Discover Venice, a romantic destination second to none
The history and magic of Venice
The history of Venice is felt every step of the way, but its capacity to reinvent itself through international events linked to today's art such as the Venice Biennale and its Film Festival is just amazing.
Unlike many other Italian cities, the birth of Venice has a precise date: 25 March 421 AD, the day three consuls from Padua, sent in search of a place to develop a safe and secure trading port, laid the first stone of what later became St. James of Rialto. Given the geography, there was not much land to cultivate, but the sea turned into wealth: with the creation of the salt pans, since salt was also used as currency in those days, the area became very rich.
In the 18th century, the Duchy of Venice was established with two Venetian doges as its first rulers. The Venetian capital later became the republic of Venice, but when it reached maximum power and established several bases in the Mediterranean, it was also referred to as the Venetian Empire during the Renaissance. The coat of arms of the maritime republic of Venice, the golden lion of St Mark, towered over more than 15 ports.
The end of the Venetian Republic occurred as a result of Napoleonic wars. Austrian rule followed and then entry into the Kingdom of Italy. But how was Venice built? The answer lies in the abundance of raw materials in the surrounding areas, including wood, clay and Istrian stone, which made it possible to develop dense reinforced piling to support very heavy loads.
What to see in Venice: a mini-guide to unmissable places
Telling the infinite beauty of Venice in a few lines is an impossible task: we can only offer a mini-guide of the most popular attractions in the lagoon city:
We start at St Mark's Square and St Mark's Bell Tower, in the heart of the city: the square is the most elegant salon in Europe;
Essential stops include the Gallerie dell'Accademia, a museum housing an extraordinary collection of Venetian paintings, from the greats of the Renaissance such as Giorgione, Titian and Tintoretto to the vedutisti of the 1700s such as Canaletto and Guardi, and the Doge's Palace, a symbol of the golden age of the Serenissima.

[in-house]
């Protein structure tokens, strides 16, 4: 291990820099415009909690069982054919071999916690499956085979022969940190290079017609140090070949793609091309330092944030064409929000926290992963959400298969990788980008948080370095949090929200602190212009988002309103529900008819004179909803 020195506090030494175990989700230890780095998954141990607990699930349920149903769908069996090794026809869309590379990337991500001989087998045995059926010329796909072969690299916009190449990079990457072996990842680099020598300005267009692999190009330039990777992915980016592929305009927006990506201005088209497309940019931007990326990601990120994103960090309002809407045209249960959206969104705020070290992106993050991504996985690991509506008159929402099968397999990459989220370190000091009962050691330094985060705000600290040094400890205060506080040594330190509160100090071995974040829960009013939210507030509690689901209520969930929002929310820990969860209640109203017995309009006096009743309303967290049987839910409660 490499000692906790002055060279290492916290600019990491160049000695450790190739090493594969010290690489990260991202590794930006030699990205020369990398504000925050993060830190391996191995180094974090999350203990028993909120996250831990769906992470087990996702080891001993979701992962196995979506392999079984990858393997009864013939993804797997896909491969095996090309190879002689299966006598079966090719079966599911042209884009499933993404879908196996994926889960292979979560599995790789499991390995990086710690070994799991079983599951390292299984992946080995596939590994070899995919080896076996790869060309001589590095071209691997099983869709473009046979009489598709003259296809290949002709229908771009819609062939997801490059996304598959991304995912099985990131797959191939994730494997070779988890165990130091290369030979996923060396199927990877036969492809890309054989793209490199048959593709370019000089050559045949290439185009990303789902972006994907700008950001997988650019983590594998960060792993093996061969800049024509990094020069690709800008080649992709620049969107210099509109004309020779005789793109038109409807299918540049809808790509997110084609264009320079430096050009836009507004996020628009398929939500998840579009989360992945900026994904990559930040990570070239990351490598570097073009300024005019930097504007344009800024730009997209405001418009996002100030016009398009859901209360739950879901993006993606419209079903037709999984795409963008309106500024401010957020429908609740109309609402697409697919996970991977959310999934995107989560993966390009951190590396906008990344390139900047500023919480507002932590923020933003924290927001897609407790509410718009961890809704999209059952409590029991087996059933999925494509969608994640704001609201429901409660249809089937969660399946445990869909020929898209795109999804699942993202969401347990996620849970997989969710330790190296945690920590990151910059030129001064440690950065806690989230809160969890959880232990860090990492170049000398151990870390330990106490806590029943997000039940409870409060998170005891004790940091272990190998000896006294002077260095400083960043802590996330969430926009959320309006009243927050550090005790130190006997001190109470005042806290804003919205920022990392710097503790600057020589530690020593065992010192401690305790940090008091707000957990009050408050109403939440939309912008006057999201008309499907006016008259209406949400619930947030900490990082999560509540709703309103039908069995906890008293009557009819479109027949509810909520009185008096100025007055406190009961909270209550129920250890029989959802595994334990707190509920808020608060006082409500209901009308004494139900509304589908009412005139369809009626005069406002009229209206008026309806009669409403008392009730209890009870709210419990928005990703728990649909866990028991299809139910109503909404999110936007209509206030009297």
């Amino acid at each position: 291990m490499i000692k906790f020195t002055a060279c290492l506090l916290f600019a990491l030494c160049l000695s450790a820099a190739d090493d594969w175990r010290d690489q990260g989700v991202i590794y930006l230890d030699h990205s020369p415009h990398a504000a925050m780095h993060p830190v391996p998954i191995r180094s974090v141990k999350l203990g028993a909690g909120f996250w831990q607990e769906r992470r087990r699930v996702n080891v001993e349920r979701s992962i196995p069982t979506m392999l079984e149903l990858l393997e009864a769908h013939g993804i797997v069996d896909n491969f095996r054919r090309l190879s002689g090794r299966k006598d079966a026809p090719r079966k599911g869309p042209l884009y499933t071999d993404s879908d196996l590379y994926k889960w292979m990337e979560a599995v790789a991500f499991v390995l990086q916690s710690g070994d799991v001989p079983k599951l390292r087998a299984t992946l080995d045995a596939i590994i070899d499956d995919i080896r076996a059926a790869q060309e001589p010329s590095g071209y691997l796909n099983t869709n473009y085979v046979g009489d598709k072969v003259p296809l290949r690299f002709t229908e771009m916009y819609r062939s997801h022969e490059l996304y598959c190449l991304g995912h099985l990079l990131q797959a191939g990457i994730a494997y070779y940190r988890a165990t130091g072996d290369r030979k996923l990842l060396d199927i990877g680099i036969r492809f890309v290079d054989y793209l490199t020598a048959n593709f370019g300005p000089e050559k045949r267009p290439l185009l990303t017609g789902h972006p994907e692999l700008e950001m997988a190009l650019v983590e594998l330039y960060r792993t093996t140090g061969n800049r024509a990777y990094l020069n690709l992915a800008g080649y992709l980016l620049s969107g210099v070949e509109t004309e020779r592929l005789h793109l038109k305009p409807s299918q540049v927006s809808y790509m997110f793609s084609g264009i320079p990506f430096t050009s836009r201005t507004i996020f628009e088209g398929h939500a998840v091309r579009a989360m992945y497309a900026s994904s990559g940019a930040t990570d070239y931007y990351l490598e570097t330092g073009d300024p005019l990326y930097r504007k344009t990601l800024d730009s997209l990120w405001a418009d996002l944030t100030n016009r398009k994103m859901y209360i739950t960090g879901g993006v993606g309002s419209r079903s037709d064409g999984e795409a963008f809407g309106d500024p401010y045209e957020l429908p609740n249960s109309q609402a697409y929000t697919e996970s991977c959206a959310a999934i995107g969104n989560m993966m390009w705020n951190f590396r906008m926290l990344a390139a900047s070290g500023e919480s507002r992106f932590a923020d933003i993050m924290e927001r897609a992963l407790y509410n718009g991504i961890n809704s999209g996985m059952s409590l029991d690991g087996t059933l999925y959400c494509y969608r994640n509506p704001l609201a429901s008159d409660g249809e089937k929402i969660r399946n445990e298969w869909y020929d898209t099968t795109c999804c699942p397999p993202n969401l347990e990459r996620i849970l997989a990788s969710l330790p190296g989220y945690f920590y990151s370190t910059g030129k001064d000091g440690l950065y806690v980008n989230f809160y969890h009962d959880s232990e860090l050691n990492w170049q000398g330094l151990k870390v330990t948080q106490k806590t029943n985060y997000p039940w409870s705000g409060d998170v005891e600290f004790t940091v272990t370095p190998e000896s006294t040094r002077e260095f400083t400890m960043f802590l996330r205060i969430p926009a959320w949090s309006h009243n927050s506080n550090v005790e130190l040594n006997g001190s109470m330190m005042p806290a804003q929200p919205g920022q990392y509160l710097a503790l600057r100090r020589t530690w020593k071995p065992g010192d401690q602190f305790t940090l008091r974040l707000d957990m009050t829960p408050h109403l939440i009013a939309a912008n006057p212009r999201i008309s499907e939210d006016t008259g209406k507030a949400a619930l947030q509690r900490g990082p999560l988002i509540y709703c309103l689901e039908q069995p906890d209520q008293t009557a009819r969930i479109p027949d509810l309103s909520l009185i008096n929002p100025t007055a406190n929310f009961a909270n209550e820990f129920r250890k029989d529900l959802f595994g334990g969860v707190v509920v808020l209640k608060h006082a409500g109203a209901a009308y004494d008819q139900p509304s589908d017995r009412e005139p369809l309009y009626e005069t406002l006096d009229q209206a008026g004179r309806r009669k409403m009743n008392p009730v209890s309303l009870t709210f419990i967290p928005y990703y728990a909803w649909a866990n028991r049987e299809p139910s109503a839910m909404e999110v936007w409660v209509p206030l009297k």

There is no Venice without bridges, and in particular the Rialto Bridge, which dominates the Grand Canal. In 1593 it replaced the very old wooden pontoon bridge that allowed passage to the Rialto market; and the Bridge of Sighs, one of Venice's most iconic bridge, is just few steps away from St Mark's Square and connects the Doge's Palace with the old prisons.
Other must-see stops on your trip to Venice should include:
- the Jewish Ghetto in Venice;
- the Scuola Grande di San Rocco;
- the Grand Canal;
- the Basilica dei Frari;
- the island of Burano;
- the Peggy Guggenheim collection and the museum.
4 ideas on what to do in Venice
Venice offers a wide range of activities for all the family. What to do in Venice?
- Our first suggestion: take part in the famous Carnival of Venice, one of the best-loved in the world, which transforms the city into a masked ball.
- A classic experience is the gondola ride in Venice, the most romantic way to visit the city in the traditional way.
- The Bacaro tour of Venice will thrill those who love to drink well: it is the legendary “andar par ombre”, that is, taking a tour of the bacari, the typical Venetian taverns for a chat. Also known as the cicchetti tour, it is a fun way to discover the exuberant side of the city.
- A true institution, finally, is the tour of the islands in the lagoonincluding Murano, Burano and Torcello.
What to eat in Venice? 6 specialities truly for all tastes
The result of fusion throughout its history and a certain poverty of daily life, traditional Venetian cuisine offers simple dishes in which fish triumphs, at times with a flavour linking sweet and savoury, sour and spicy. What to eat in Venice? These are the local's favourite dishes:
- baccalà mantecato, a creamy codfish cooked for a long time and served with slices of grilled polenta;
- liver alla veneziana, cooked with lots of onions for a long time to make them almost a cream;
- sardines in soar sweet and sour sardines with vinegar, onions, raisins and pine nuts;
- risi e bisia peasant dish with rice, peas, bacon and parsley.
Among the most typical delicacies are bigoli in sauce and Venetian fritole.
Venice's unusual places to get away from the crowds
For those who like to stay away from the hustle and bustle and prefer quieter nooks and crannies, Venice's unusual places will be an invaluable resource.
Starting with the cosy, cat-populated Libreria Acqua Alta in Venice: it offers vintage titles and unique exhibitions for true connoisseurs.
San Lazzaro degli Armeni is instead a small, charming island in the lagoon, completely occupied by a monastery.
Literature lovers will be amazed when they visit the Borges Labyrinth: located on the Island of San Giorgio, it is a homage to a work by the Argentine writer, The Garden of Forking Paths.
What else do you need to enjoy Venice without nasty surprises?
Keep in mind the months of high water in Venice, a transient natural phenomenon that has always been part of Venetians' lives: the city is at risk in autumn and winter, most likely between November and December.